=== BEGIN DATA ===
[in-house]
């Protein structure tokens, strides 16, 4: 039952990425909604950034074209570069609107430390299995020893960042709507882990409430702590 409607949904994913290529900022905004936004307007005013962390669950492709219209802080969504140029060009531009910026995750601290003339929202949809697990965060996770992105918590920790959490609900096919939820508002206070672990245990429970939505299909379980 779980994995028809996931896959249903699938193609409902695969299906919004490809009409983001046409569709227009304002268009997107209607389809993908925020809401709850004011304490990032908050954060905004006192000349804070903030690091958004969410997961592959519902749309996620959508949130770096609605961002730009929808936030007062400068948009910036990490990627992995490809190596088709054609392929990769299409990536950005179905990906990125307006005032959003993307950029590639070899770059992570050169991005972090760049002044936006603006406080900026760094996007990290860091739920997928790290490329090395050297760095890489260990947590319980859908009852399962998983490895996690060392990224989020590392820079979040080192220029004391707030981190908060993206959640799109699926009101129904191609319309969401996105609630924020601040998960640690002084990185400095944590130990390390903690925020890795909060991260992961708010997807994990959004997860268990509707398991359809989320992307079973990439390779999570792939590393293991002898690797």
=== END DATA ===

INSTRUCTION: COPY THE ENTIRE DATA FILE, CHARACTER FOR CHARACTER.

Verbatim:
[in-house]
């Protein structure tokens, strides 16, 4: 039952990425909604950034074209570069609107430390299995020893960042709507882990409430702590 409607949904994913290529900022905004936004307007005013962390669950492709219209802080969504140029060009531009910026995750601290003339929202949809697990965060996770992105918590920790959490609900096919939820508002206070672990245990429970939505299909379980 779980994995028809996931896959249903699938193609409902695969299906919004490809009409983001046409569709227009304002268009997107209607389809993908925020809401709850004011304490990032908050954060905004006192000349804070903030690091958004969410997961592959519902749309996620959508949130770096609605961002730009929808936030007062400068948009910036990490990627992995490809190596088709054609392929990769299409990536950005179905990906990125307006005032959003993307950029590639070899770059992570050169991005972090760049002044936006603006406080900026760094996007990290860091739920997928790290490329090395050297760095890489260990947590319980859908009852399962998983490895996690060392990224989020590392820079979040080192220029004391707030981190908060993206959640799109699926009101129904191609319309969401996105609630924020601040998960640690002084990185400095944590130990390390903690925020890795909060991260992961708010997807994990959004997860268990509707398991359809989320992307079973990439390779999570792939590393293991002898690797």